Approaches in Typecase Optimization

From LRDE

Abstract

We contrast two approaches to optimizing the Common Lisp typecase macro expansion. The first approach is based on heuristics intended to estimate run time performance of certain type checks involving Common Lisp type specifiers. The technique may, depending on code size, exhaustively search the space of permutations of the type checks, intent on finding the optimal order. With the second technique, we represent a typecase form as a type specifierencapsulating the side-effecting non-Boolean parts so as to appear compatible with the Common Lisp type algebra operators. The encapsulated expressions are specially handled so that the Common Lisp type algebra functions preserve them, and we can unwrap them after a process of Boolean reduction into efficient Common Lisp codemaintaining the appropriate side effects but eliminating unnecessary type checks. Both approaches allow us to identify unreachable code, test for exhaustiveness of the clauses and eliminate type checks which are calculated to be redundant.

Documents

Bibtex (lrde.bib)

@InProceedings{	  newton.18.els,
  author	= {Jim Newton and Didier Verna},
  title		= {Approaches in Typecase Optimization},
  booktitle	= {European Lisp Symposium},
  year		= 2018,
  address	= {Marbella, Spain},
  month		= apr,
  abstract	= {We contrast two approaches to optimizing the Common Lisp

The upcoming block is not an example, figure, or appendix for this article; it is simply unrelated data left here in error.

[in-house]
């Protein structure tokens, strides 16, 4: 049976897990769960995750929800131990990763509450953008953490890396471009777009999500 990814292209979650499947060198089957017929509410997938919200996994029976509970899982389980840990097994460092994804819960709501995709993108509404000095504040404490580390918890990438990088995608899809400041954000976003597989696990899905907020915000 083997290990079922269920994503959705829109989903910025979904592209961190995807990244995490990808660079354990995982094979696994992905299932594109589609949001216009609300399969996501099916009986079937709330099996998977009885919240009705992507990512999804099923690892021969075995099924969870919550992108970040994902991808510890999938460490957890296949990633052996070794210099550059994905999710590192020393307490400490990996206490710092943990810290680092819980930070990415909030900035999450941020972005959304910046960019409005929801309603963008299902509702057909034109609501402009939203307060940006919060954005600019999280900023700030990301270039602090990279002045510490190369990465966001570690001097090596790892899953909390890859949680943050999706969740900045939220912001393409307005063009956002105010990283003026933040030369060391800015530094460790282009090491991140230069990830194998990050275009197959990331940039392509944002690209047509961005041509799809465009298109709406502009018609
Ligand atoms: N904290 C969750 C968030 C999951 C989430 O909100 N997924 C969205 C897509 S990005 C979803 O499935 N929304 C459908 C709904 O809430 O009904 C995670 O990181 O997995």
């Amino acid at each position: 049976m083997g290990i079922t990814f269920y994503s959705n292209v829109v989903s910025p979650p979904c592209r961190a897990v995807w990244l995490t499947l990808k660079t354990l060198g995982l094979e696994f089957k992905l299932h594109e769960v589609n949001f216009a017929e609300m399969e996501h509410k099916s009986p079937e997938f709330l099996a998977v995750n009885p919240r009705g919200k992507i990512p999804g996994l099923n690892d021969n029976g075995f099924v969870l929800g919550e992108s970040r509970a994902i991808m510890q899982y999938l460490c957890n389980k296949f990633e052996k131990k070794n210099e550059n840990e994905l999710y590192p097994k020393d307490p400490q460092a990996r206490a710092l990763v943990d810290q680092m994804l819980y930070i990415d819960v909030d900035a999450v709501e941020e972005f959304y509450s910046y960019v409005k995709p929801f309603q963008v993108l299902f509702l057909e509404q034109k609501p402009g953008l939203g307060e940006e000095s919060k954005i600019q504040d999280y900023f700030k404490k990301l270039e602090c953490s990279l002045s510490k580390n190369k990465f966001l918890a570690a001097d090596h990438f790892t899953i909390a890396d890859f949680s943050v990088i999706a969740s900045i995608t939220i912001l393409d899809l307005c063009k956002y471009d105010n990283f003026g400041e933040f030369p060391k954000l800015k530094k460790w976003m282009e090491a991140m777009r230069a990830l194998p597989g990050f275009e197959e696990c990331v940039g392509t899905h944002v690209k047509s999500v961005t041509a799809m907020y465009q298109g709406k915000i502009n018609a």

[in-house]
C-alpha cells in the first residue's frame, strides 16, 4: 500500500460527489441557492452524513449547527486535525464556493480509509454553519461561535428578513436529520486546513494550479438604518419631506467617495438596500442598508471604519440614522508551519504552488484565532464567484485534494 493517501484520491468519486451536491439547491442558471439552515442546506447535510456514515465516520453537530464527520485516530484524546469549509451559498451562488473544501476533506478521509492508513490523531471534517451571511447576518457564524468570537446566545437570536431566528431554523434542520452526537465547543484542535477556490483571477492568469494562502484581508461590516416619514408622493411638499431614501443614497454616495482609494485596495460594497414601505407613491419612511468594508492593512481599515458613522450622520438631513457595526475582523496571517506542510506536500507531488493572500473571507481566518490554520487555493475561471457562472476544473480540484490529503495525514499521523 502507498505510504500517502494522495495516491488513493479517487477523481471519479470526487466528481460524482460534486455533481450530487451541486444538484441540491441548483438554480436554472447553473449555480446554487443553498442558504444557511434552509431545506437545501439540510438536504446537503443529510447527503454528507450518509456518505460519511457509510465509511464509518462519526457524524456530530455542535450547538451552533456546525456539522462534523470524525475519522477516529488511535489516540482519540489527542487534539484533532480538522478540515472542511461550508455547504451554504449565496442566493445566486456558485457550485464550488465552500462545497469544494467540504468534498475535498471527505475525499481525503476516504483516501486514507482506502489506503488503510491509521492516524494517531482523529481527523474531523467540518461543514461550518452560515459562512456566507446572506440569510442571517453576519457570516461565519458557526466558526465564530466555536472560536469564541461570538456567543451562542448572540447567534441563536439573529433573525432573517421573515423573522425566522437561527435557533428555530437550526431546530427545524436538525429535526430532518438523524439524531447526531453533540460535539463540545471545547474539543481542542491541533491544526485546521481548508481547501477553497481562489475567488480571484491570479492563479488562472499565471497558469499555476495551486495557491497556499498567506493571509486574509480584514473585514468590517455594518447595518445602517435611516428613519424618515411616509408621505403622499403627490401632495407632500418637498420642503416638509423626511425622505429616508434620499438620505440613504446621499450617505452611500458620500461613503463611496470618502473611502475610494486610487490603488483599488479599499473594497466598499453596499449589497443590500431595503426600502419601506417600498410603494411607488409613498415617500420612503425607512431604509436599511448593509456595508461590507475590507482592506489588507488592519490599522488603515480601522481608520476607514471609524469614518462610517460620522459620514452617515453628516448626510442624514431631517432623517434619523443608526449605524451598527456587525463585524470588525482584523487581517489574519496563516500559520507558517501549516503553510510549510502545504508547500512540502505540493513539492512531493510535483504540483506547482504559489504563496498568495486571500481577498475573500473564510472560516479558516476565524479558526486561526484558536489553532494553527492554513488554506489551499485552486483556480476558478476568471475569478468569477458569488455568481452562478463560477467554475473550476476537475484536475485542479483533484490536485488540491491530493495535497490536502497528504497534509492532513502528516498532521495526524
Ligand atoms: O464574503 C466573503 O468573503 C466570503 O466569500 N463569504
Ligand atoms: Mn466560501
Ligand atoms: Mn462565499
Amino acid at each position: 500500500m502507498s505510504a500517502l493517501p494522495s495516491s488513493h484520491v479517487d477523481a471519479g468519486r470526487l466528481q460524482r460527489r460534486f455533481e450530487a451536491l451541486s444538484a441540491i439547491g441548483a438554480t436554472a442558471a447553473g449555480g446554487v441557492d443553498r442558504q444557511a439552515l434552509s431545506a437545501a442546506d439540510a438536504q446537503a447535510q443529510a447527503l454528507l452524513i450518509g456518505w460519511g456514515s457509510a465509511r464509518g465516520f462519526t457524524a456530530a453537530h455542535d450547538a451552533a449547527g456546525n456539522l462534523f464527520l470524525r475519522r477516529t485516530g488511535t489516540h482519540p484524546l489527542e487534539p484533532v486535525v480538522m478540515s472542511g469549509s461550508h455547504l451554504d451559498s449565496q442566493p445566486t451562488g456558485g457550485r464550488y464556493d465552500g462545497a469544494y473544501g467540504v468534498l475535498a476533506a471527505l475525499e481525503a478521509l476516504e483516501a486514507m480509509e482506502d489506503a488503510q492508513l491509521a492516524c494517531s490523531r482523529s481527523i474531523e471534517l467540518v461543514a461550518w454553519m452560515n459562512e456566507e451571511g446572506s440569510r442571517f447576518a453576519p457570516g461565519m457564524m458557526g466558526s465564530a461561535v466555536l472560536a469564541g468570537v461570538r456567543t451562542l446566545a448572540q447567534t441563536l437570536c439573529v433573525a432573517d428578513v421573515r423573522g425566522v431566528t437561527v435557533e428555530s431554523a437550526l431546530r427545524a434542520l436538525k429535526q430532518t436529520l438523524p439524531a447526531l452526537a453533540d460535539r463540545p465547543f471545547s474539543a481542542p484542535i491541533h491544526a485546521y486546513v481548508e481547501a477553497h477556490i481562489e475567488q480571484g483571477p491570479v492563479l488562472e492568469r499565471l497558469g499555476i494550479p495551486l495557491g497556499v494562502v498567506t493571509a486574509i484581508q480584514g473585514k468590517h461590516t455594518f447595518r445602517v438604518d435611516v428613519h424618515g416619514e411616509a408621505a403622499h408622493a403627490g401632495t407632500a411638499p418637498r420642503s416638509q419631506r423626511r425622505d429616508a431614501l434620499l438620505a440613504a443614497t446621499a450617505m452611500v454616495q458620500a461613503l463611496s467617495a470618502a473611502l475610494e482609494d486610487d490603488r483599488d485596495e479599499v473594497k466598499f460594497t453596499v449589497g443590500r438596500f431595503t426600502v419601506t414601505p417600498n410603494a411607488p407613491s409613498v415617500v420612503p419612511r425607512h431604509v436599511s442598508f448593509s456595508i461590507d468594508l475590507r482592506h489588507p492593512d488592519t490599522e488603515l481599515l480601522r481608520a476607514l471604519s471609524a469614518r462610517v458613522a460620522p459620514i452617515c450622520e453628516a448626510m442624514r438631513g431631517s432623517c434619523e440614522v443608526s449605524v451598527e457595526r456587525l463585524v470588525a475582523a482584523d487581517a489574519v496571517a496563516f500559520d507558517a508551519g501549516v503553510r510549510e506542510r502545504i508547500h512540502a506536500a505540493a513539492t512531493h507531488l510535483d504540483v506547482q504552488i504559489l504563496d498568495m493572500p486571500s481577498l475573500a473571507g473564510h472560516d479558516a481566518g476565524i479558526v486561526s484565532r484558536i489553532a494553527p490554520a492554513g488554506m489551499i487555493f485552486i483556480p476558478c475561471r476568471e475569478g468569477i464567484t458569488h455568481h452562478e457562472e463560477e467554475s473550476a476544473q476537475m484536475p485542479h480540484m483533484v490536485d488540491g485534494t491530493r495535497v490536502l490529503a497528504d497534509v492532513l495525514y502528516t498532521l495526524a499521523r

typecase macro expansion. The first approach is based on
		  heuristics intended to estimate run time performance of
		  certain type checks involving Common Lisp type specifiers.
		  The technique may, depending on code size, exhaustively
		  search the space of permutations of the type checks, intent
		  on finding the optimal order. With the second technique, we
		  represent a typecase form as a type specifier,
		  encapsulating the side-effecting non-Boolean parts so as to
		  appear compatible with the Common Lisp type algebra
		  operators. The encapsulated expressions are specially
		  handled so that the Common Lisp type algebra functions
		  preserve them, and we can unwrap them after a process of
		  Boolean reduction into efficient Common Lisp code,
		  maintaining the appropriate side effects but eliminating
		  unnecessary type checks. Both approaches allow us to
		  identify unreachable code, test for exhaustiveness of the
		  clauses and eliminate type checks which are calculated to
		  be redundant. }
}